Selmaan Ali and Damien Barnes both love helping people. Fortunately, their jobs call on them to do just that. Selmaan helps customers as a courtesy clerk at Kroger, and Damien helps people with disabilities find and keep employment.
Damien came to Frazer in 2018 as a Direct Support Professional, working with adults with developmental disabilities. After completing a year-long training program to become a Job Coach, he transitioned into Frazer’s Supported Employment Program in 2019.
Selmaan worked at Home Depot for eight and a half years before he lost that job during the pandemic. That’s when Alicia Day, his friend and Home Depot co-worker—and Frazer Ex-officio Board Member—suggested he look to the Frazer Center for help.
Selmaan took Alicia’s advice and went through Frazer’s intake process. With the help of waivers from the Georgia Vocational Rehabilitation Agency, he and Damien began searching for his next job.
That search typically begins with Damien getting to know each job-seeker—their skills, their physical capabilities, their goals and dreams. Then they start to zero in on possible work scenarios that the job-seeker might enjoy.
“I like to start searching closest to my client’s home first,” says Damien. “If I can’t find something in that area, that’s when I start to branch out.”
Selmaan had worked as an express cashier at a Target in Los Angeles, and he really wanted to do that again here in Atlanta. Damien tried to make headway at several Target locations, but to no avail.
Damien was already working with another Frazer participant at a nearby Kroger location, and he knew that particular store to have a warm and welcoming environment, so he and Selmaan focused their efforts there. “I spoke to the head of Human Resources, got Selmaan an interview, and he pretty much blew them away.”
“I like the people here a lot,” says Selmaan. “I like the way they help me when I’m struggling with something. They either give me a tip or they show me how to do something. That’s really helped me out a lot.”
As Selmaan’s job coach, Damien went to work with him every day throughout the orientation and training period. Eventually those visits will taper to twice a month to allow Damien to observe Selmaan on the job and make sure everything is running smoothly for him and his supervisors.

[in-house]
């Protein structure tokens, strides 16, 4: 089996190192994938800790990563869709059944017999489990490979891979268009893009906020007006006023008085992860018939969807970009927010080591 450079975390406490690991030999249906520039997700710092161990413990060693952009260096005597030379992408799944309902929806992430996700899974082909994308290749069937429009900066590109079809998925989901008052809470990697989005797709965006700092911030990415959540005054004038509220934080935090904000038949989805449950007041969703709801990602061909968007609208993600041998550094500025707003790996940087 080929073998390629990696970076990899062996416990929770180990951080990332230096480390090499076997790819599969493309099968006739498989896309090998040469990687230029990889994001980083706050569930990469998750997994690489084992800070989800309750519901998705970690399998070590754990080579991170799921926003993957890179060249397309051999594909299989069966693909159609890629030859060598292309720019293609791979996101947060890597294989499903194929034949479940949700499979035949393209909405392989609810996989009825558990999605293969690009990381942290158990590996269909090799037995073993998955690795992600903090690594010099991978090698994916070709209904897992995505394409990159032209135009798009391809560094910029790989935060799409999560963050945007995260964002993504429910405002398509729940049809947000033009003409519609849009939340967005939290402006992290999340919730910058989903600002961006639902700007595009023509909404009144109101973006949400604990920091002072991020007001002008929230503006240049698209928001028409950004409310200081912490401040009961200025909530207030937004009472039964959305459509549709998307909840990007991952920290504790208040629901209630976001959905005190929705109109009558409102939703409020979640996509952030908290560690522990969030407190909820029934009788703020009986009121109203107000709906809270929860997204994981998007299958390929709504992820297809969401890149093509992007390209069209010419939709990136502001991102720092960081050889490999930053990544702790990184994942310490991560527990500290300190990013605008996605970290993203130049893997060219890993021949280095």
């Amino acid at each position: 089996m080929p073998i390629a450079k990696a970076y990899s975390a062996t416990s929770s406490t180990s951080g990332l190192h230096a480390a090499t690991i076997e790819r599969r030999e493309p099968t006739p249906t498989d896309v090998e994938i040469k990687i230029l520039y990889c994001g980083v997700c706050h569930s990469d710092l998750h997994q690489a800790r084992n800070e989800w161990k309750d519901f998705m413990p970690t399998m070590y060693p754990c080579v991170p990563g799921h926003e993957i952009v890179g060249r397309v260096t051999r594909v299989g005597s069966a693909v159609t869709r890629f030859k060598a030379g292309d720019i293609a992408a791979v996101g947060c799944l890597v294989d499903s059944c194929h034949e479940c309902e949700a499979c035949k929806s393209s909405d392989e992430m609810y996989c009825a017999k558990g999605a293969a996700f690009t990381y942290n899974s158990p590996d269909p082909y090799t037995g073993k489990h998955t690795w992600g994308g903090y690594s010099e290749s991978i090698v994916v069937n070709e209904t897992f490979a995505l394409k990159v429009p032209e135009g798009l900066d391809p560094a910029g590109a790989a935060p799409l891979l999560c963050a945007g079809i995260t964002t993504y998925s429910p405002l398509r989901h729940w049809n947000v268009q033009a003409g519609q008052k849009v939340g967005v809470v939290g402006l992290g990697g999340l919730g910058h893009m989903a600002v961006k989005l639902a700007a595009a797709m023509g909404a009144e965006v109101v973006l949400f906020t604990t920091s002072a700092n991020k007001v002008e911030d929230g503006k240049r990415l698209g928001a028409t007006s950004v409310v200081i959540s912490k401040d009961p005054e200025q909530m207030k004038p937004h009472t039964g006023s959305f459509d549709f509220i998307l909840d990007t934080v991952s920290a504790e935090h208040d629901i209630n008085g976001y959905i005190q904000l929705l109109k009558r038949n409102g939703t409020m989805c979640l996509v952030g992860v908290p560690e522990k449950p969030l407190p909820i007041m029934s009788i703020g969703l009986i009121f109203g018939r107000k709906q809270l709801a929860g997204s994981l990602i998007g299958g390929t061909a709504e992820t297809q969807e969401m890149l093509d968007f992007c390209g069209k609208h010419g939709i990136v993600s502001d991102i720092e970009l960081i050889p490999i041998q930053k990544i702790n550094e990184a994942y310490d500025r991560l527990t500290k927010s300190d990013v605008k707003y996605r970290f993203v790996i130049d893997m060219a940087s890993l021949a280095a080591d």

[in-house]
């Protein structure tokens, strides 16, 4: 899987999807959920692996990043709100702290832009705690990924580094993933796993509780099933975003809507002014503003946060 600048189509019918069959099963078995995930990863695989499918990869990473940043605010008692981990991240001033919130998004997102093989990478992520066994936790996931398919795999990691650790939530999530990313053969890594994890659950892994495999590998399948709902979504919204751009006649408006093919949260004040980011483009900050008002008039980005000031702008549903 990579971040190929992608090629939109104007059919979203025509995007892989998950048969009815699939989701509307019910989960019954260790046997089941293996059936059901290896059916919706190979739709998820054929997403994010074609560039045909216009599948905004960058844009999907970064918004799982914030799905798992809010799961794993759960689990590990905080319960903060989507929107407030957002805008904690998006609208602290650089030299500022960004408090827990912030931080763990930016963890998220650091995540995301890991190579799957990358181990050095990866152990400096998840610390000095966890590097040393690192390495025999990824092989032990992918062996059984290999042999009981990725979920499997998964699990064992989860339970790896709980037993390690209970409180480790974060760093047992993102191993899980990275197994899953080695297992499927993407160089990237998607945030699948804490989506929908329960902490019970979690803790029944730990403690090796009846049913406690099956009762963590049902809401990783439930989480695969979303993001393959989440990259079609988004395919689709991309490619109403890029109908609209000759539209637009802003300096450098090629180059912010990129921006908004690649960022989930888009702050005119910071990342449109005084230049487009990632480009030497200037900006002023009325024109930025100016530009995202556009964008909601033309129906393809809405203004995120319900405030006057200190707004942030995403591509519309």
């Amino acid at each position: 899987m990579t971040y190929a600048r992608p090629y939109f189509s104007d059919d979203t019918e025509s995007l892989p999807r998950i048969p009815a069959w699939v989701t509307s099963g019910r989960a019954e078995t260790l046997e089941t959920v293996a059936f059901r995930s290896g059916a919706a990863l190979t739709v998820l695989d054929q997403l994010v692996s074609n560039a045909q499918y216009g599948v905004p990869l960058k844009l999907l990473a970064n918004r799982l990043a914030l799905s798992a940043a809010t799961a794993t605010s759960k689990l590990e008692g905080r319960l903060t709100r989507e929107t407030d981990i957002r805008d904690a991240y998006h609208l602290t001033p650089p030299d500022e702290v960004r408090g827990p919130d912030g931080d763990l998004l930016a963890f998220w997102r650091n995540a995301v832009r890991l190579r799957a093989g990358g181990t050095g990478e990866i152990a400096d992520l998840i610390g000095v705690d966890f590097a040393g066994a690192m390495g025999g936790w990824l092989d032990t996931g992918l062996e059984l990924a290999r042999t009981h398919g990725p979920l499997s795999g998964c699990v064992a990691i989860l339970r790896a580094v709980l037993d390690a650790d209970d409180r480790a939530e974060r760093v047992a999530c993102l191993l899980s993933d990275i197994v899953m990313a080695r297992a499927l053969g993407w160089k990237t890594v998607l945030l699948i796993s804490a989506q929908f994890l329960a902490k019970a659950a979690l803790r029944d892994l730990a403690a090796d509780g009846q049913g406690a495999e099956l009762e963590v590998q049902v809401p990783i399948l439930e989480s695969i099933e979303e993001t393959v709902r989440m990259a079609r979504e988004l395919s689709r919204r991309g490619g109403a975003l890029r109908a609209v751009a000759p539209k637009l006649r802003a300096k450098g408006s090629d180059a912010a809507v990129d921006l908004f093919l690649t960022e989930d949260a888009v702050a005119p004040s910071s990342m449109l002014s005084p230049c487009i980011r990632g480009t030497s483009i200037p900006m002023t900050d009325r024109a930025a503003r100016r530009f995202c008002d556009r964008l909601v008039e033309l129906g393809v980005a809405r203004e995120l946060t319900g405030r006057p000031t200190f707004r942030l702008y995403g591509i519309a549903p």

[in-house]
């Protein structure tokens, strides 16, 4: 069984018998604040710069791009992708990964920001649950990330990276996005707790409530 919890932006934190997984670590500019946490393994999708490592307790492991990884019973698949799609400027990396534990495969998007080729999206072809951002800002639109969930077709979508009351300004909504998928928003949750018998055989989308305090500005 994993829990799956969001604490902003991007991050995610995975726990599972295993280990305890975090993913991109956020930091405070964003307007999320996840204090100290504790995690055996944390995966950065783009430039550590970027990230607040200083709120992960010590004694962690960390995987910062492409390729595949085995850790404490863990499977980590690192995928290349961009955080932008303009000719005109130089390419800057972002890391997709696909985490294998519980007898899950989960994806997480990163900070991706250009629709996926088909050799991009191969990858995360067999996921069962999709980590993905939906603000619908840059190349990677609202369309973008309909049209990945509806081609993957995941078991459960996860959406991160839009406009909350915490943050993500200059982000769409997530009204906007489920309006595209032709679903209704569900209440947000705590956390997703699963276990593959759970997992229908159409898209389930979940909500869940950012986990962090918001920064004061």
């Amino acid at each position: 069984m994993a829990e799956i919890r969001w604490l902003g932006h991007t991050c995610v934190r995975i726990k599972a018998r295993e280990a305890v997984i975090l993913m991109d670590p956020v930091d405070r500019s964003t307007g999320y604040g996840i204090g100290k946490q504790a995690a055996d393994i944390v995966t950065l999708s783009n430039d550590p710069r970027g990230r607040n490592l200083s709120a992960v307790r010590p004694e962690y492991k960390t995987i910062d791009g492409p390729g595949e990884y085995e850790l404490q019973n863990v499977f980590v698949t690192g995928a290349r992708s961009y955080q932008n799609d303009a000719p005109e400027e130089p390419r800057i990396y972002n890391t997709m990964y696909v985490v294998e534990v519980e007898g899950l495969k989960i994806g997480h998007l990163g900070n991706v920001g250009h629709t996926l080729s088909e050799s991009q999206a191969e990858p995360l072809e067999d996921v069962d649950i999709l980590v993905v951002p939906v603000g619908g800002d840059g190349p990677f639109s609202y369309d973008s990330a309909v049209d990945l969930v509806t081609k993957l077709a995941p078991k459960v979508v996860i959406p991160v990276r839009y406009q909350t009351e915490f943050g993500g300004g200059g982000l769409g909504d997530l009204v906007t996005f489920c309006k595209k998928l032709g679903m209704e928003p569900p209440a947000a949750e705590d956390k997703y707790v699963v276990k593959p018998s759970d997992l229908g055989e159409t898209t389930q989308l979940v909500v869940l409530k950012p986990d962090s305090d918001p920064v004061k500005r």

“Damien helps me with tough situations,” says Selmaan. “He helps me work through those things that I struggle with sometimes.”
Selmaan is one of only a handful of Frazer’s Supported Employment participants who have returned to work since the pandemic began.
“Dealing with the pandemic has been quite a journey when it comes to supported employment,” Damien says. “People are scared.” For those who live in a group home, there’s a big concern about potentially exposing roommates to COVID. “A lot of people had to stop working and still haven’t gone back,” says Damien. “It’s only been a few months since some have returned to work. We’re going to continue to work with everyone to see if we can get them all back to work.”
Selmaan lives in his own apartment. He has a 20-minute commute that includes a MARTA train and bus, but with the help of his family, he is moving to an apartment closer to his store. He hopes to be at Kroger for a long time to come. His favorite part of the job is helping customers, and when a customer expresses their gratitude for him, that’s icing on the cake. He also loves learning new skills and hopes to be a cashier one day.
Selmaan admits that the paycheck is nice too. “I’m saving for a trip to visit my aunt in Los Angeles.”
Helping Selmaan achieve his goals and dreams is what motivates Damien. “If I can be an advocate to make sure you’re being treated right and you can achieve your goals, that’s what I want to do. That makes me feel good.”
If you would like to learn more about Frazer Center’s Supported Employment Program, email Director of Adult Services Unondus Walker at email@example.com.